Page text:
I did get that impression from our conversation. When I told her that the book passage depicting an adolescent boy masturbating while thinking of an adult woman’s physical anatomy (with descriptions) presented the objectification of women in a positive way, she protested strongly that he loved and deeply admired that woman. It was not degrading to her but a reflection of how much this woman had impacted his life and he was NOT treating her as an object.
So says an adult woman presenting sexually explicit content to adolescent children.
However, I believe that it runs deeper than sexuality for this person. It is not just skewed sexuality that she wishes to share her fascination with, but also other aspects of the fallen side of human nature. Violence, murder, etc. She has a rather negative view of what it ultimately means to be human, and the books she has chosen thus far present those views as if they are unavoidable.
It is much like the arguments many people have presented here that posit that these children will experience this stuff in their own lives and probably already have and so it would be wrong to avoid these books. That argument has the flavor of fatalism and capitulation that is often the fastest way to lose a culture war. Fight back people! No matter how common criminal behavior may become do not accept it as a foregone conclusion! We were made for more, to be more, and so we should expect more! Every act of violence or sexual exploitation perpetuated against any human should be treated as an outrage, not as if it is a part of day to day life. That attitude helps no one.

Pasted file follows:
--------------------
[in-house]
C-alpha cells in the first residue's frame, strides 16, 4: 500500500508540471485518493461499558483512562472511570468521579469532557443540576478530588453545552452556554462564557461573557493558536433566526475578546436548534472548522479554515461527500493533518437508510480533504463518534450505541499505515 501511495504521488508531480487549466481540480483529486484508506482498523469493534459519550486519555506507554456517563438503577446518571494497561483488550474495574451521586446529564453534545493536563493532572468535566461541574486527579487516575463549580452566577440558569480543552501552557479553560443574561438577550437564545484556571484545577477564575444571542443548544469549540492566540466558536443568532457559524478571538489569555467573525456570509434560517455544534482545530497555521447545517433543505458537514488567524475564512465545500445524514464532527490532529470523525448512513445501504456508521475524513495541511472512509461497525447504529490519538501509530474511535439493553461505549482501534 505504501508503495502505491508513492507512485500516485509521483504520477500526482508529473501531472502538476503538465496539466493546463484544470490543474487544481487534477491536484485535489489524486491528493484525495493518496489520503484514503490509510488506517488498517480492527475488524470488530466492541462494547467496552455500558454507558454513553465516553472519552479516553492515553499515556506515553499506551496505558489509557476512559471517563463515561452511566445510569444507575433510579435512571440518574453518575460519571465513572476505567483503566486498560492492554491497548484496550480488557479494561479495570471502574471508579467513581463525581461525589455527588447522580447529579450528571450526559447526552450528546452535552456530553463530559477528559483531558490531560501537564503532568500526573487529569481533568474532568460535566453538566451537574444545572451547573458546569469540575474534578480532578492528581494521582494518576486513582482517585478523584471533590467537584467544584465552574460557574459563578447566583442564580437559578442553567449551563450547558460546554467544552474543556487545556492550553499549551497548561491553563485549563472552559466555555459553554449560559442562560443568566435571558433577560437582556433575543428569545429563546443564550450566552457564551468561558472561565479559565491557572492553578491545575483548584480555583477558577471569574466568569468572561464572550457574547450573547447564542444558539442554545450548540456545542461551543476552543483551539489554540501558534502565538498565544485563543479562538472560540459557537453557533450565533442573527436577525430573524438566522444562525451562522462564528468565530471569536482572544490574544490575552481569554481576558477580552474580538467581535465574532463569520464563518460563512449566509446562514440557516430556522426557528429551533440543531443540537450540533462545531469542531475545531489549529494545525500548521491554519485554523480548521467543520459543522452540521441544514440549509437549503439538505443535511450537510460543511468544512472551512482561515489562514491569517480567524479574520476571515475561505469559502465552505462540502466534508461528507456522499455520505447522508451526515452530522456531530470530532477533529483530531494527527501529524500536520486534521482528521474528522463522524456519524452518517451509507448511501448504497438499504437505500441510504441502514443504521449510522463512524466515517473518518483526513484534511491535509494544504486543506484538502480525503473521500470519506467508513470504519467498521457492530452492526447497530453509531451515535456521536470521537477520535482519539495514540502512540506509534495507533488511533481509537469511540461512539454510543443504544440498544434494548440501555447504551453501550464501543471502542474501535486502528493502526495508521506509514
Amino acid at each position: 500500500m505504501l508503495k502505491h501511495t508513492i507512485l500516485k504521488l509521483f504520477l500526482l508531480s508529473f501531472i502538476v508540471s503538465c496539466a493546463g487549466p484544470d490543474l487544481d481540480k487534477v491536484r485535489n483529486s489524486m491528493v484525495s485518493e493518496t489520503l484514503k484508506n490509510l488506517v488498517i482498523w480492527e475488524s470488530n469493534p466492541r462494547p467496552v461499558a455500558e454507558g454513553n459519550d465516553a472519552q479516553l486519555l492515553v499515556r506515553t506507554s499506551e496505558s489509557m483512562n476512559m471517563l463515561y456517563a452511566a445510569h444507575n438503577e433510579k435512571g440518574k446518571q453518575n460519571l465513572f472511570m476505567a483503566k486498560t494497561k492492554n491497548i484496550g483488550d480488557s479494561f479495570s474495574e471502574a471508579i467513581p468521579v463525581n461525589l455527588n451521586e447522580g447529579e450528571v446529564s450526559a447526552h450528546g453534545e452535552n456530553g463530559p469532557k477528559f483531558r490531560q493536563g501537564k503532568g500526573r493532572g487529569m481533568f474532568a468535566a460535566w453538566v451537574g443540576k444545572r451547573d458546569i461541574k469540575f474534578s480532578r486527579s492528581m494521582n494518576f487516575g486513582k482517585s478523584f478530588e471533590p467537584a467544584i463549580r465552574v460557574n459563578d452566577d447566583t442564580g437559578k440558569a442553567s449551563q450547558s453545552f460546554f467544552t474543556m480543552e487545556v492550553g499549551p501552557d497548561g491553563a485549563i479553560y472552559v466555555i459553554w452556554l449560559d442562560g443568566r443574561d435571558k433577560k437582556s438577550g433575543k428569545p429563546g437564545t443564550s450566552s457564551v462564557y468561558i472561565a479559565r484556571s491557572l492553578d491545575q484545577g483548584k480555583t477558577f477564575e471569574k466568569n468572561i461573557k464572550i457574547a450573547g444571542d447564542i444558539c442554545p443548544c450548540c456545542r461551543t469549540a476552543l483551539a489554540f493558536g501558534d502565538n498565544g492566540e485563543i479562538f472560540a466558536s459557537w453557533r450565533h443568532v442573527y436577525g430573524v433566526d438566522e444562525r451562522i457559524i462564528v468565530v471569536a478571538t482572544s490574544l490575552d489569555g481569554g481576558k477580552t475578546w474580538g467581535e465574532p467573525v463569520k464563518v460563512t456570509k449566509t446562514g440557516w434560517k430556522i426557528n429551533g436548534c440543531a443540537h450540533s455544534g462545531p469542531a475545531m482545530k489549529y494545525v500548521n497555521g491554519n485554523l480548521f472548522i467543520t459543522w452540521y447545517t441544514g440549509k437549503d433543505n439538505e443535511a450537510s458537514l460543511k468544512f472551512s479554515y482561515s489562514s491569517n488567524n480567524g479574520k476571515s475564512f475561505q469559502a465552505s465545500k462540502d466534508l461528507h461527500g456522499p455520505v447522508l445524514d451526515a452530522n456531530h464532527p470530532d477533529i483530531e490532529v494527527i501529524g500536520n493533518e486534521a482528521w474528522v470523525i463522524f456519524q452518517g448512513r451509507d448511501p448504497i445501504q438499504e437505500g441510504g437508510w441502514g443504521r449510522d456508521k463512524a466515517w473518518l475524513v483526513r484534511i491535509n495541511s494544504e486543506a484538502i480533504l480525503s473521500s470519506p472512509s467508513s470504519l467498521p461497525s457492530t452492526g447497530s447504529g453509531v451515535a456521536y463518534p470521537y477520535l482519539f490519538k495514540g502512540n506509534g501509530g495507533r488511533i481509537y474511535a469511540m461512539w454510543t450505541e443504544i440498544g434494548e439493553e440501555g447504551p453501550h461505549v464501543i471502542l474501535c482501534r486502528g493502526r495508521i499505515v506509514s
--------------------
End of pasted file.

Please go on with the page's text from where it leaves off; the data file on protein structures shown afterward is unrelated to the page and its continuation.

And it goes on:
My daughter is reading a non fiction book in that class now about the lobotomy of Rosemary Kennedy. It is an ugly story. It includes the promiscuity of her father, her parent’s embarrassment with her mental limitations, etc. It is a true story. It is ugly.
Can there be value in reflecting on these things? Of course—knowledge of history helps us to Never Go There Again, if we use it wisely. But first, let us present to these young kids what a human person can aspire to be! What nobility and goodness and truth look like. Then, with that lens, it is possible to explore these distortions in light of truth and know them for what they are, and most importantly, know that there is, in fact, an attainable alternative that can be embraced.
I have been in literature classes and I have been in book clubs. Not all books are literature, in the deeper sense of the term. (Written works, especially those considered of superior or lasting merit.) These books remind me more of the book clubs I’ve been in, and less of the literature classes.